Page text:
Overall, the 79 guru fund managers included in our database are bullish on micro-cap biotech companies like CLSN, adding $67.3 million in Q1/2013 to their $359.4 million prior quarter holdings in the group. Also, together guru fund managers hold 2.4% of the outstanding shares in the micro-cap biotech group, at par with their 2.4% weighting in the overall market. This equal-weighting in the group is in fact bullish, as typically institutional managers are over-weighted in large- and mega-cap stocks and severely underweighted in micro-cap equities.
The biotech group is up about 40% in the past twelve months, in new high territory, in tandem with the move in the broader indices. There are hundreds of upcoming catalysts on small-cap biotech companies in the next few months, including PDUFA dates, and pivotal clinical and mid- and early-stage clinical trial results, that could have a significant effect on the prices of the underlying stocks. These catalysts offer probably the best opportunities for out-sized gains for the not-so-risk-averse investor. Furthermore, investment in small-cap biotech stocks, especially micro-caps (those with market-caps of less than $500 million) is generally considered very speculative and a risky investment, in contrast to large-cap and some mid-cap biotech companies that have well established commercialized product portfolios that generate revenues and maybe even profitability.
We believe that knowledge of how the best minds in the investment community, in the form of guru fund managers, and the largest or mega fund managers are collectively positioning themselves in advance of these catalysts can inform our investment decision-making, often clueing us into a potential outcome. CLSN is not unique, as we have observed similar predictive power in the moves of leading fund managers, as reported in their quarterly 13-F and periodic 13-D/G filings, some of which are documented in our earlier article on Q4/2012 small-cap biotech picks by guru funds. Additional examples of how leading funds have successfully predicted stock moves for many popular stocks, across all industries, including in the case of Apple Inc. (NASDAQ:AAPL), are outlined on GuruFundPicks.com.
General Methodology and Background Information: The latest available institutional 13-F filings of 79 legendary or guru hedge fund and mutual fund managers, such as Warren Buffett, George Soros, Carl Icahn, Steven Cohen and Mario Gabelli, were analyzed to determine their capital allocation from among different industry groupings, and to determine their favorite picks and pans in each group. The hedge fund and mutual fund managers included in this select group include only high profile names who by virtue of their long-term market-beating returns have earned their standing in the investment community and are worthy of our attention. They include well-known names such as those mentioned above, as well as perhaps relatively lesser-known names that also have a stellar long-term history of beating the markets, such as Seth Klarman, John Griffin, Prem Watsa, Robert Karr and Lee Ainslie. Each guru has been carefully selected based on their long-term performance and standing in the investment community. Furthermore, the credentials of most of the 79 guru funds that justify their inclusion in this elite group were detailed in our previous articles that can be accessed from our author page and from the 13-F pages for those funds on our website, GuruFundPicks.com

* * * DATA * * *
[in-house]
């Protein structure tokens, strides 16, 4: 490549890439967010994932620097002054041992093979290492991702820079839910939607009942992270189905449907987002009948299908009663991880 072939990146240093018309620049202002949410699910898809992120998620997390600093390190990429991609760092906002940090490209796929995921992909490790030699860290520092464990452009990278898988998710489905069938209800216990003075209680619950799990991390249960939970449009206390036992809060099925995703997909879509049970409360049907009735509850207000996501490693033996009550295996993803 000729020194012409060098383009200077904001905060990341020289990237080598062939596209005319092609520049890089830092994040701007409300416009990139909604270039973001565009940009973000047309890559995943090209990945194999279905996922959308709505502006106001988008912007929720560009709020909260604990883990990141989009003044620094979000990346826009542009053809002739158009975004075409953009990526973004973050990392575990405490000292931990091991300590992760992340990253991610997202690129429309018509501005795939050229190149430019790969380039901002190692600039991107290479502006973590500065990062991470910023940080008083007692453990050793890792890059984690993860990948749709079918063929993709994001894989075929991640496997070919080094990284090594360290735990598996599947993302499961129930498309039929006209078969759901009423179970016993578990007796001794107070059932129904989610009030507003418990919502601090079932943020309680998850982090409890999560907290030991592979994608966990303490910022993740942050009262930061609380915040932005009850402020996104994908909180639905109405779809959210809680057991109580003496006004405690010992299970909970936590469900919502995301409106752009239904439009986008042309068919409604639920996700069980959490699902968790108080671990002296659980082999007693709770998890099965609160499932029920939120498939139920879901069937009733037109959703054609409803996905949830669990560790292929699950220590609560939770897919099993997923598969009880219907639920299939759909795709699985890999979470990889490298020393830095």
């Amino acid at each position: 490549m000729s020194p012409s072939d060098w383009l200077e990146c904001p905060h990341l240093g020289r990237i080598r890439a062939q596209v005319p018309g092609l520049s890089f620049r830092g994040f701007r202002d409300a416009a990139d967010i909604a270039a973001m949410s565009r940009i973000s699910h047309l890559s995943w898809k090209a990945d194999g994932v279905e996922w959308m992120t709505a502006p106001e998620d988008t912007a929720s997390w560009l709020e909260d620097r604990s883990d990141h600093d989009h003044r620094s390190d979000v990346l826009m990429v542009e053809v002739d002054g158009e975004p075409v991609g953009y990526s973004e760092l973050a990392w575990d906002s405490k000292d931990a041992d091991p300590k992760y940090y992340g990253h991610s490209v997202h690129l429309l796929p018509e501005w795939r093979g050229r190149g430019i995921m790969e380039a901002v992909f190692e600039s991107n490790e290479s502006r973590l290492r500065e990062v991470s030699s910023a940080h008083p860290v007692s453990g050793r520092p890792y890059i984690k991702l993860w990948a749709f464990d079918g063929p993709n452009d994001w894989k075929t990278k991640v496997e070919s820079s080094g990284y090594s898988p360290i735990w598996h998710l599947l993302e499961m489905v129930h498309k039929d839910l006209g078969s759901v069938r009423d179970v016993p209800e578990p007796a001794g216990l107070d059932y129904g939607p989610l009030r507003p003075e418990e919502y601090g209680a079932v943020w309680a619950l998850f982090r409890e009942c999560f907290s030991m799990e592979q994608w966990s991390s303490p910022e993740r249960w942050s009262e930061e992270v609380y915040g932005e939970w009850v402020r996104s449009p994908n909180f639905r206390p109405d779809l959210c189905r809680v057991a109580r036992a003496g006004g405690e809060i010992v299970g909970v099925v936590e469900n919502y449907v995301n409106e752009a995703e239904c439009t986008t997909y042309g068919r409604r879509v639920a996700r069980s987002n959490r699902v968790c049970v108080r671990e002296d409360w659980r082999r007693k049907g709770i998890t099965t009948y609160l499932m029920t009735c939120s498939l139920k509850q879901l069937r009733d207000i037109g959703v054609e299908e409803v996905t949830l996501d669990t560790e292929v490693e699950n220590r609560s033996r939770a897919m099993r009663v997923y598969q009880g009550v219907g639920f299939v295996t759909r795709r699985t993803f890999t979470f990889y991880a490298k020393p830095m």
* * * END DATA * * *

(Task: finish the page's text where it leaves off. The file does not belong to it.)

These legendary or guru fund managers number less than one percent of all funds and yet they control over ten percent of the U.S. equity discretionary fund assets. The argument is that institutional investors have the resources and the access to information, knowledge and expertise to conduct extensive due diligence in informing their investment decisions. When high alpha generating or guru Institutional Investors by virtue of their fund performance, low volatility and elite reputation in the investment community invest and maybe even converge on a specific investment idea, the idea deserves consideration for further investigation. The savvy investor may then leverage this information either as a starting point to conduct his own due diligence or even go as far as constructing a model diversified portfolio based on the guru funds' best picks.
This article is part of a series on institutional holdings in various industry groups and sectors, and other articles in the series for this and prior quarters can be accessed from our author page.
Credit: Fundamental data in this article were based on SEC filings, Zacks Investment Research, Thomson Reuters and Briefing.com. The information and data is believed to be accurate, but no guarantees or representations are made.